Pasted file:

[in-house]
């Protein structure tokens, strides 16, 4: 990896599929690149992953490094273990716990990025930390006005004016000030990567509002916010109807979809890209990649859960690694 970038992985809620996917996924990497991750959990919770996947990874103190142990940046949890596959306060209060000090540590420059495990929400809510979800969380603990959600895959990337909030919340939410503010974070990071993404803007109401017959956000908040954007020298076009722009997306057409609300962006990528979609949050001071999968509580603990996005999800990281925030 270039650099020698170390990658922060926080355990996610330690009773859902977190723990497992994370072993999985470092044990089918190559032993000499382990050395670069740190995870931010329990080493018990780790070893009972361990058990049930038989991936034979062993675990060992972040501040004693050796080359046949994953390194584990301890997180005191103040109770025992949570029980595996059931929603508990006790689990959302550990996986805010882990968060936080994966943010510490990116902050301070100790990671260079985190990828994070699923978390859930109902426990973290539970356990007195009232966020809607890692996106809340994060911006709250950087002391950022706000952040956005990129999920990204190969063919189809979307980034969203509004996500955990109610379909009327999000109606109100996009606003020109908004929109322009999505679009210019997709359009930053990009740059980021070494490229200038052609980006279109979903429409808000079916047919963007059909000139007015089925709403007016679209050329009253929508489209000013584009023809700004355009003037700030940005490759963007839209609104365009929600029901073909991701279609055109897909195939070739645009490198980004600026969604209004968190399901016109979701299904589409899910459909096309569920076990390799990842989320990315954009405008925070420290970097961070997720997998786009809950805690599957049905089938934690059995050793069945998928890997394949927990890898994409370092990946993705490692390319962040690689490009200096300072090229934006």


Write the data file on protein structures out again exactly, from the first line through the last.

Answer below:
[in-house]
């Protein structure tokens, strides 16, 4: 990896599929690149992953490094273990716990990025930390006005004016000030990567509002916010109807979809890209990649859960690694 970038992985809620996917996924990497991750959990919770996947990874103190142990940046949890596959306060209060000090540590420059495990929400809510979800969380603990959600895959990337909030919340939410503010974070990071993404803007109401017959956000908040954007020298076009722009997306057409609300962006990528979609949050001071999968509580603990996005999800990281925030 270039650099020698170390990658922060926080355990996610330690009773859902977190723990497992994370072993999985470092044990089918190559032993000499382990050395670069740190995870931010329990080493018990780790070893009972361990058990049930038989991936034979062993675990060992972040501040004693050796080359046949994953390194584990301890997180005191103040109770025992949570029980595996059931929603508990006790689990959302550990996986805010882990968060936080994966943010510490990116902050301070100790990671260079985190990828994070699923978390859930109902426990973290539970356990007195009232966020809607890692996106809340994060911006709250950087002391950022706000952040956005990129999920990204190969063919189809979307980034969203509004996500955990109610379909009327999000109606109100996009606003020109908004929109322009999505679009210019997709359009930053990009740059980021070494490229200038052609980006279109979903429409808000079916047919963007059909000139007015089925709403007016679209050329009253929508489209000013584009023809700004355009003037700030940005490759963007839209609104365009929600029901073909991701279609055109897909195939070739645009490198980004600026969604209004968190399901016109979701299904589409899910459909096309569920076990390799990842989320990315954009405008925070420290970097961070997720997998786009809950805690599957049905089938934690059995050793069945998928890997394949927990890898994409370092990946993705490692390319962040690689490009200096300072090229934006």